__________________________________________________________________________Element Specific Amounts in Examples Range (g/m2) (g/m2)__________________________________________________________________________Spreading Titanium Dioxide 39.5 20-50Layer Triton X-405 Surfactant 1.7 0.1-10 Cellulose Acetate 8.4 5-15 tris(hydroxymethyl)- 5.4 1-10 aminomethane.Hcl (Tris) (pH 8) BRIJ 78 Surfactant 0.8 0.1-3 p-Nitrophenyl Phosphate 2.9 1-5Subbing Polyvinylpyrrolidone (PVP) 0.8-3.3 0.5-5Layer tris(hydroxymethyl)- 5.4 1-10 aminomethane (Tris) (pH 8)Radiation- Gelatin (hardened) 5.4 1-15Blocking Piperazine-N,N'-bis- 1.1 0.1-1Layer (2-hydroxypropane sulfonic acid) Titanium Dioxide 32.2 20-50 TRITON X-200E 0.1 0.1-3 Gelatin 2.9 1-5 Glycerol 1.1 1-3 DAXAD 30S surfactant 0.2 0.1-1 BVSME gel hardener 0.18 0.1-1 POPSO 0.5 1-2Registration Gelatin (hardened) 10.9 2-20Layer Piperazine-N,N'-bis- 1.1 0.5-5 (2-hydroxypropane sulfonic acid) Magnesium chloride 0.03 0.005-0.1 TRITON X-100 surfactant 1.1 0.1-2 Poly(styrene- --co-N-vinyl- 1.1 0.5-1.5 benzyl-N-benzyl-N,N- dimethylammonium chloride- --co-divinyl- benzene) Bovine Serum Albumin 1.14 0.1-2 Glycerol 1.1 0.1-2.5 Alkaline phosphatase beef 156 60-200 I.U./m2 liver enzymePolyester Support__________________________________________________________________________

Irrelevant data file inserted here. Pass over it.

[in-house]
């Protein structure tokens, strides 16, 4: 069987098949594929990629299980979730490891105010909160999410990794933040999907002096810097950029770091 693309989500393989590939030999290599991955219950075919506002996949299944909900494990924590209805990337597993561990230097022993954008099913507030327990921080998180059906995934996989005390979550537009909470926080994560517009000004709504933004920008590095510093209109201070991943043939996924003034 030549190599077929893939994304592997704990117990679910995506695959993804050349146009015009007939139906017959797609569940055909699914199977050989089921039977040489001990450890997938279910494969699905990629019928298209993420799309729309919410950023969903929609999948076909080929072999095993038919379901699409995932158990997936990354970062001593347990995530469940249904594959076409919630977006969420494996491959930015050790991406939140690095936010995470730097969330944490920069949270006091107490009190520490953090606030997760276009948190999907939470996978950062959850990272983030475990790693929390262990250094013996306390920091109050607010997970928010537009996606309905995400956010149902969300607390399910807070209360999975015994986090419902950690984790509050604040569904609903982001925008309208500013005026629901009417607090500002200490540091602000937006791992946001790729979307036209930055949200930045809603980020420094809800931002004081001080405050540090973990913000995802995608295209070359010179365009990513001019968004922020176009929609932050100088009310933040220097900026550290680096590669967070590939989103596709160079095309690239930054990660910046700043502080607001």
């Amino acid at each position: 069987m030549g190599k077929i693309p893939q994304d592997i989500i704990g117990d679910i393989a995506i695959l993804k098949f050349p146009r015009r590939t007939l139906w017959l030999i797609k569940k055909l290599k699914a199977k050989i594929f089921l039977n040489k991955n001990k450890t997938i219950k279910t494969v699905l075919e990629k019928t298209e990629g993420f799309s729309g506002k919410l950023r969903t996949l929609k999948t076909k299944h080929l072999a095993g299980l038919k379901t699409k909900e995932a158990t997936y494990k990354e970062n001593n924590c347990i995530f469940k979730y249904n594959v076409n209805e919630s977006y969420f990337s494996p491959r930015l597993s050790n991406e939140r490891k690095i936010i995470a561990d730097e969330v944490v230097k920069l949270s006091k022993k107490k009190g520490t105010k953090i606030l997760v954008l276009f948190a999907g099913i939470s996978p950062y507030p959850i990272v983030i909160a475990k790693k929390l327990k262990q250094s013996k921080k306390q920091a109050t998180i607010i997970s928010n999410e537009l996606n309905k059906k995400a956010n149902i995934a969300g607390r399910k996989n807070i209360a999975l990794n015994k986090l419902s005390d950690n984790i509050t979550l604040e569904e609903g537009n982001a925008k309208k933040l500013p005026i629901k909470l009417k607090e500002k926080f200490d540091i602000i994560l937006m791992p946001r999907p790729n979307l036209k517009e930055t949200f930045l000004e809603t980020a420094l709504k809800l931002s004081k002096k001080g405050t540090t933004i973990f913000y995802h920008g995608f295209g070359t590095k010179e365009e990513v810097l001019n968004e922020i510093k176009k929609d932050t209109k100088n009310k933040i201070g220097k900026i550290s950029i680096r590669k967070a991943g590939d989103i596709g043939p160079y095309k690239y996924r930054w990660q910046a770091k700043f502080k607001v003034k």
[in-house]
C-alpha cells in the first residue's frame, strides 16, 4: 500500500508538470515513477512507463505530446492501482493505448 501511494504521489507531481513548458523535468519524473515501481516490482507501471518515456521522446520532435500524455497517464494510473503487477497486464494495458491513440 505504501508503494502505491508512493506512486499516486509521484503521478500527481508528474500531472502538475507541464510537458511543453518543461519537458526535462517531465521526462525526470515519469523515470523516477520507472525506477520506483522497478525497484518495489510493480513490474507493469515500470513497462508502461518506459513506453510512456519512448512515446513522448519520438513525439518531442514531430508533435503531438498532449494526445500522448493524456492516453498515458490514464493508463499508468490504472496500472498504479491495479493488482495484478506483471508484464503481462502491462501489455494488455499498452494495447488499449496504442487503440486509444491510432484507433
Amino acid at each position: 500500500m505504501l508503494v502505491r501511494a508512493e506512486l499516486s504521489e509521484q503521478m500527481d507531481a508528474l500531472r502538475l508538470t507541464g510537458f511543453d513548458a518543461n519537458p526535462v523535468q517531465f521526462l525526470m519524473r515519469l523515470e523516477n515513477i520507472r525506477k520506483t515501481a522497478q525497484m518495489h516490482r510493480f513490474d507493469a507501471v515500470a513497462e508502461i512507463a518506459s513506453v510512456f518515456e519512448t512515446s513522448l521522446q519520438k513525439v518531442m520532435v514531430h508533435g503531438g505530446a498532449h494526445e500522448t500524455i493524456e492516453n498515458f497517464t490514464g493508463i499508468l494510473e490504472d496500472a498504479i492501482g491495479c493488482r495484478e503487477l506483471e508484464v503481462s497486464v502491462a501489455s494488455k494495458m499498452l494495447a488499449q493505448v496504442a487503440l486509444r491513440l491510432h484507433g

A Control element similar to that described in U.S. Ser. No. 900,069, now U.S. Pat. No. 4,782,017, noted above, except for the levels of buffer and alkaline phosphatase isoenzyme was prepared which included buffer in the spreading layer.
The rate range and alkaline phosphatase bias of the assay was evaluated by spotting serum containing various levels of theophylline (up to 40 μg/ml) on the elements and measuring the reflection densities over a seven minute period using a rate analyzer. The results are shown in Table I below. A larger range is indicative of greater sensitivity in theophylline determination. The elements of this invention exhibit a statistically significant increase in range over the Control elements.
TABLE I__________________________________________________________________________Range, Rate and % Inhibitionmg/ft2PVP in Tris in ΔD/min ΔD/min Subbing Subbing Spreading @t 0.9 @t 37.5 % Alk PhosCoating # Layer Layer Layer μg/mL Theo - μg/mL Theo = Range Inhib. Bias__________________________________________________________________________1 300 500 0 0.3271 - 0.14099 = 0.18622 57 -1.372 200 500 0 0.32637 - 0.13911 = 0.18726 57 -1.183 100 500 0 0.30293 - 0.12543 = 0.1775 59 -0.78Control 75 0 500 0.28765 - 0.11862 = 0.16903 59 -1.42__________________________________________________________________________ Rate window 60-120 sec λ = 400 nm
Advantages of placing Tris in subbing in comparison to spreading layer:
Increased range - When Tris was coated in the subbing layer instead of the SL, the range of the coatings increased from 5 to 10%, depending on the level of PVP in the 03 layer (Table I). When the level of PVP in the sub layer was decreased to 100 mg/ft, the range of the coating decreased to about 5% of the control coating. The range of the coating increased 10% over the control when the level of PVP was increased to 300 mg/ft.